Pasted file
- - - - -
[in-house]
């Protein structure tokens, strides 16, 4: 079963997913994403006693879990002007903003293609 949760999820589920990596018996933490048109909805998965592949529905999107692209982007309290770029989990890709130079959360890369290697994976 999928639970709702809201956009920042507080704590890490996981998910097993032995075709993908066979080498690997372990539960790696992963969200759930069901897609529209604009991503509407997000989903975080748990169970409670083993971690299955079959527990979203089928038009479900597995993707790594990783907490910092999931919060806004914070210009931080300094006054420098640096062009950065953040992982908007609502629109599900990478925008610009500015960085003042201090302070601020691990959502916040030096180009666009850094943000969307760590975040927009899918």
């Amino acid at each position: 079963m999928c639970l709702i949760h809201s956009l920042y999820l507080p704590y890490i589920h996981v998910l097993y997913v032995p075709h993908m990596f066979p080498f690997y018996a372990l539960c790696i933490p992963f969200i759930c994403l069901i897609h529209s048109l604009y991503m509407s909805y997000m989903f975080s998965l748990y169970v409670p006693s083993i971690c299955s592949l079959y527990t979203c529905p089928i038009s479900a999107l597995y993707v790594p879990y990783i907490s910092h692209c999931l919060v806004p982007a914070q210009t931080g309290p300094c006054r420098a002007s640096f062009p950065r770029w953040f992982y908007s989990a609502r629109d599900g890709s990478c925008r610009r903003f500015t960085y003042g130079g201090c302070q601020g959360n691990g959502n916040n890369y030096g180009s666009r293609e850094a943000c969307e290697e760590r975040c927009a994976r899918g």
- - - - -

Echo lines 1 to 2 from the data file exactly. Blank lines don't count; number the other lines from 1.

[in-house]
């Protein structure tokens, strides 16, 4: 079963997913994403006693879990002007903003293609 949760999820589920990596018996933490048109909805998965592949529905999107692209982007309290770029989990890709130079959360890369290697994976 999928639970709702809201956009920042507080704590890490996981998910097993032995075709993908066979080498690997372990539960790696992963969200759930069901897609529209604009991503509407997000989903975080748990169970409670083993971690299955079959527990979203089928038009479900597995993707790594990783907490910092999931919060806004914070210009931080300094006054420098640096062009950065953040992982908007609502629109599900990478925008610009500015960085003042201090302070601020691990959502916040030096180009666009850094943000969307760590975040927009899918």